Drug-parasite-host interactions in tuberculosis
Gangadharam, Pattisapu R. (1983) Drug-parasite-host interactions in tuberculosis. Indian Journal of Tuberculosis, Supplement, 30 (3). pp. 3-11.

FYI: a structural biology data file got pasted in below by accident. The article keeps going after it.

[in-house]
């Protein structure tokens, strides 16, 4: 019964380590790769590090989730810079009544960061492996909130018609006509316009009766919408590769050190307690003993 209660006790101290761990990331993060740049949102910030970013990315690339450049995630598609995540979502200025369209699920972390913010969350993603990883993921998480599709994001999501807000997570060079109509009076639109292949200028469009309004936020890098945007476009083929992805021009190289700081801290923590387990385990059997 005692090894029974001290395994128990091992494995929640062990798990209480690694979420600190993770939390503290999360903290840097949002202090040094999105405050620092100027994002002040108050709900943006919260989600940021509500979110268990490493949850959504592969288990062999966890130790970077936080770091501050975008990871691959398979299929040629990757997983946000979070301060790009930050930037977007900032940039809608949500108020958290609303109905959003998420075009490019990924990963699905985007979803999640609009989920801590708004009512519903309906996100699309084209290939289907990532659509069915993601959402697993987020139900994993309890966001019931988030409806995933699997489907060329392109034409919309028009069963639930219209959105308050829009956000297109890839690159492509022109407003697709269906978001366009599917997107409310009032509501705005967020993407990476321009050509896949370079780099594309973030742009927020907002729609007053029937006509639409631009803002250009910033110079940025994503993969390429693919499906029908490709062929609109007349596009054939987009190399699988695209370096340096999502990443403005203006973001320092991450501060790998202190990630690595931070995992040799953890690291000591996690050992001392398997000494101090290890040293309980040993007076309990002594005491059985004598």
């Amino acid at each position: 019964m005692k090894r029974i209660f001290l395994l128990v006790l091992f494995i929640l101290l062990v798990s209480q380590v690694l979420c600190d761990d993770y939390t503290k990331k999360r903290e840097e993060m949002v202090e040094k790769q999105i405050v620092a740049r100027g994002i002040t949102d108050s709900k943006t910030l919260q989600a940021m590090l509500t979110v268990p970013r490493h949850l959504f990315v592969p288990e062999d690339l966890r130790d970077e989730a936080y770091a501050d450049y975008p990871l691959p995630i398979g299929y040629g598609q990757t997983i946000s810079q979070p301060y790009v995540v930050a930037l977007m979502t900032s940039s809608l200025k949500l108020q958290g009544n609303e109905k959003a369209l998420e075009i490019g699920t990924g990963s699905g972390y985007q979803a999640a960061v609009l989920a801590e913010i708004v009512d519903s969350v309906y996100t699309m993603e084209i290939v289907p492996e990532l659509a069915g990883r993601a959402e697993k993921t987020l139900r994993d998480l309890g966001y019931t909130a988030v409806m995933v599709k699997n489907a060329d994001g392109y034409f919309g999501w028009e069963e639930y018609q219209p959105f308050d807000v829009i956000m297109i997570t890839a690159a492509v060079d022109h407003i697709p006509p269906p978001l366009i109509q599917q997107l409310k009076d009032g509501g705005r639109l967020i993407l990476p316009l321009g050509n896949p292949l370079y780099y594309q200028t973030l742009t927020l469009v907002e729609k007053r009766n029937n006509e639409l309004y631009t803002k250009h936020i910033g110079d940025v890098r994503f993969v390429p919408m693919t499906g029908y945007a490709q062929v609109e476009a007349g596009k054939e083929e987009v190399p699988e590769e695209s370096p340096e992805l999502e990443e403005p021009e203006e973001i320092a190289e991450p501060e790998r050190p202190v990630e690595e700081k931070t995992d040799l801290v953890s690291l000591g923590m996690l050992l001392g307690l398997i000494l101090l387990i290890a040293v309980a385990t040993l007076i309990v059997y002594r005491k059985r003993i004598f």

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In summary, chemotherapy of tuberculosis can be considered as a positive beneficial balance of the drug parasite host interactions in favour of the host and against the parasite. The host defense cell, the macrophage, is capable of inhibiting and digesting the bacteria, when the bacterial challenges are in low numbers. Its action however is not at all helpful to the host when it fails to control the large bacterial loads. In such a situation, it will be a great hindrance in that the shielded bacteria inside the macrophages are protected from the action of the drugs, thereby creating many problems to the host and to the clinicians. Contrary to the original expectations and formulations of Paul Ehrlich the father of chemotherapy, the actions of the host with respect to the drug will not help the host in all respects and quite frequently prevent the action of the drug by metabolizing and eliminating it. To achieve success, to fulfill and realize the fruits of chemotherapy, the patient should avoid the voluntary defaults at least.
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